Importance of Racial Socialization

In catching up on some reading, I ran across this article. http://www.adoptivefamiliescircle.com/groups/topic/The_Importance_of_Racial_Socialization_on_Transracial_Adoptees/

It talks about a study done by the Evan B. Donaldson Institute on the importance of helping your transracially adopted child build a healthy racial identity. And how, in reality, doing so probably the most important thing you can do as a parent, even more important than cultural knowledge and language.

Anyone who has read this blog for long knows how much we love embracing J’s birth culture and learning the language. But I have to agree that the most important thing we’ve done in our five-year adoption journey is make connections with our local Korean American community. Our lives were racially diverse before making those connections, but weren’t rich with Korean Americans, or even Asian Americans. And that general diversity wasn’t enough.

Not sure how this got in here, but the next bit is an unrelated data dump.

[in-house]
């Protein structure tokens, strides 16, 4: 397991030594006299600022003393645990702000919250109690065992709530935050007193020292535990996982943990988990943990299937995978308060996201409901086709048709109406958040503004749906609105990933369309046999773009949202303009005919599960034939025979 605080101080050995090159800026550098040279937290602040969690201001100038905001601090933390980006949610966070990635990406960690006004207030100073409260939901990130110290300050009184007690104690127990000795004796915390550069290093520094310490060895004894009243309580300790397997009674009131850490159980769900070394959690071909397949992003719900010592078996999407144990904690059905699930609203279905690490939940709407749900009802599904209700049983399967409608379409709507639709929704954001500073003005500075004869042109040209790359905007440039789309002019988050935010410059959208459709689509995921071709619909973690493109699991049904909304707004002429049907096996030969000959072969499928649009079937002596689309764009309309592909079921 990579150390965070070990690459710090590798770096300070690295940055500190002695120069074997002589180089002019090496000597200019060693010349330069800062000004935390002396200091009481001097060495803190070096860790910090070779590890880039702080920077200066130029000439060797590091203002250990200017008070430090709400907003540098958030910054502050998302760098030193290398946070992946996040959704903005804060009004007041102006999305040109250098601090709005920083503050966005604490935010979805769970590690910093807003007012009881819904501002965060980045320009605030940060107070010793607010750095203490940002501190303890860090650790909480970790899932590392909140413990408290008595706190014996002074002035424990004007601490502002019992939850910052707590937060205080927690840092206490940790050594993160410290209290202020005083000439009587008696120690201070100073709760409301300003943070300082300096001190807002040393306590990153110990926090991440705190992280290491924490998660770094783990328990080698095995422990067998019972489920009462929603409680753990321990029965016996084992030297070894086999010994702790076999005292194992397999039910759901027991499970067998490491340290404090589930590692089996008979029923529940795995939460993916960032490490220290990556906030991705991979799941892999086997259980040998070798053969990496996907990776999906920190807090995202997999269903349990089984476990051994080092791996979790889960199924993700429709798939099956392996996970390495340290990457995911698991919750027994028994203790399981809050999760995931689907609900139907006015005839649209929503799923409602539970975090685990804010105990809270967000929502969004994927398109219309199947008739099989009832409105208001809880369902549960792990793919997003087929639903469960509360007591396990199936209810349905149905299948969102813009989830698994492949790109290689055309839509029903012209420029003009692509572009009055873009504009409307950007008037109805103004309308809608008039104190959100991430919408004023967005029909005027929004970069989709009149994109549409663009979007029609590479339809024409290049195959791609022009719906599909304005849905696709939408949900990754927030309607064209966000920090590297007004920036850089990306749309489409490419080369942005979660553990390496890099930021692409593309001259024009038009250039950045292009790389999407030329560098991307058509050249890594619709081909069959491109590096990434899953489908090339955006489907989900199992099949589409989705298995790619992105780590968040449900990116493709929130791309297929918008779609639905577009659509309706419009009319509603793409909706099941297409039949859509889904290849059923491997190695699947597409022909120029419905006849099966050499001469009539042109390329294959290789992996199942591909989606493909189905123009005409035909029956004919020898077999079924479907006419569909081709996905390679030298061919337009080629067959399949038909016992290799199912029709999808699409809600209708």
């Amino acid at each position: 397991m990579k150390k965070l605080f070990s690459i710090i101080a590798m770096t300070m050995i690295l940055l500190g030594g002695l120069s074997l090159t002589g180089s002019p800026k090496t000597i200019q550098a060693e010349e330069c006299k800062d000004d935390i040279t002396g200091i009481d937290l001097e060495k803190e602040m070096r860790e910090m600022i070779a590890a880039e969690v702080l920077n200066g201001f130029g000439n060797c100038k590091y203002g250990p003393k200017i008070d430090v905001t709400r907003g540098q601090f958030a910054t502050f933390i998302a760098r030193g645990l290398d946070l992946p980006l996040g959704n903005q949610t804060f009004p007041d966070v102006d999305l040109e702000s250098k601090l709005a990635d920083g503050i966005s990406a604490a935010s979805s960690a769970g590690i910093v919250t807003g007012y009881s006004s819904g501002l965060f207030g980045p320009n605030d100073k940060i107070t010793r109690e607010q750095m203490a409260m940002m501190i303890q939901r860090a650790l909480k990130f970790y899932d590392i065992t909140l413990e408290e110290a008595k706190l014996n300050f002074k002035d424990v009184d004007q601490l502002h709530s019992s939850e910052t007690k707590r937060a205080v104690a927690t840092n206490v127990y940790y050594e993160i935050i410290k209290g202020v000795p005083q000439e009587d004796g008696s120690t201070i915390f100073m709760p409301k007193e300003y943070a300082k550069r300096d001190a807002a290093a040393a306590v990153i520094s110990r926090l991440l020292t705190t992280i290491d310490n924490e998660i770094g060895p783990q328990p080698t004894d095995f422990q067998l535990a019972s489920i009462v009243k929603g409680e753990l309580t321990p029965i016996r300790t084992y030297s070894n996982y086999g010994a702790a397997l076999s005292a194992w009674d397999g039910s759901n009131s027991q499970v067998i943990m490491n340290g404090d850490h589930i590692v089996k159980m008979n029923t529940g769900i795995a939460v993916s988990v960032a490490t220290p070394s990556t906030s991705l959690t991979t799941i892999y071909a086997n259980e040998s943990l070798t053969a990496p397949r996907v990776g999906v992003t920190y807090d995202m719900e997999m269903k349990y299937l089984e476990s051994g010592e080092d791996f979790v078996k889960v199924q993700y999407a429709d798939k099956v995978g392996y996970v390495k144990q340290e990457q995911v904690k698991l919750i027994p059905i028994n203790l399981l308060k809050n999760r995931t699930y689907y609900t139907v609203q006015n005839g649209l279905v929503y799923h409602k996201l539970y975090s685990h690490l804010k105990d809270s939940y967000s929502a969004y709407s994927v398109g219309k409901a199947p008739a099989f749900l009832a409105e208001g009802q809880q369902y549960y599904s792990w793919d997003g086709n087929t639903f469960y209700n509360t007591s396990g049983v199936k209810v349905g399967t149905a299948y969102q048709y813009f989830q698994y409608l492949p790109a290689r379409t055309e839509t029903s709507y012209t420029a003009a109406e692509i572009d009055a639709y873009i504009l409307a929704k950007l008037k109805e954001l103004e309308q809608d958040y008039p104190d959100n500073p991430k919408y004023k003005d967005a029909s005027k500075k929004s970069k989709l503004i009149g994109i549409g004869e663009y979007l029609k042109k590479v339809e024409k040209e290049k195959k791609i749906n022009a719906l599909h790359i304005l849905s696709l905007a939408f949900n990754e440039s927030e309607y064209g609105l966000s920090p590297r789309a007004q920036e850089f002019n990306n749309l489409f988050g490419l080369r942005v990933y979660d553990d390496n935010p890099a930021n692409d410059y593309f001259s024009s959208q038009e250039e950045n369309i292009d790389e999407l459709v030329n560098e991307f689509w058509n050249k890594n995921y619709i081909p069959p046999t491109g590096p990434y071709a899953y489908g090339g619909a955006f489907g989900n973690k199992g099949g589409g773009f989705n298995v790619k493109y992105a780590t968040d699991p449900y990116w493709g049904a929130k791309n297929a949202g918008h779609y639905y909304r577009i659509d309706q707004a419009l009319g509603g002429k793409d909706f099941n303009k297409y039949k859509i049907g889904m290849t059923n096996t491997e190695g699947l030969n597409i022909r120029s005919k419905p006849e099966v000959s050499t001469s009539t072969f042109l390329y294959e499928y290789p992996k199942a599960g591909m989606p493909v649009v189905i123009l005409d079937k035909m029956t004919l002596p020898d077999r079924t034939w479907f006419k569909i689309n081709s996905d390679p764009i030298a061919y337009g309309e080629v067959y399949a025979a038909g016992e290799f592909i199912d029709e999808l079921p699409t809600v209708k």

Without those racial/ethnic connections our son felt alone, like he didn’t fit. He had friends, a loving family, a “good” life, but something was obviously missing. And even at 5 years old, J felt that missing part profoundly.

Since starting taekwondo in April with a wonderful Korean American master and many Korean American students, J has found he does fit. Several times a week he’s with others who look like him. Deepening friendships with other Korean adoptive families have shown in him that our family fits. And Korean school allows us to make more connections within our local community while learning culture nuisances that will help J in the future.

The cutlural stuff is fun. Holidays are a blast to celebrate. The food is yummy. And we love the challenge of a new language. And while all of those things have a place of importance in J’s life, ultimately they weren’t enough. The relationships; the mentors; seeing Mom and Dad being the ethnic minority–those are what’s had the most positive impact in J’s sense of self.


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My Korean Culture Blog

Just a reminder that if you want to learn more about Korean culture (both traditional and pop culture), language resources, and cooking, check out my other blog: thekoreanway.wordpress.com It's filled with resources for adoptive families or anyone interested in Korean culture.

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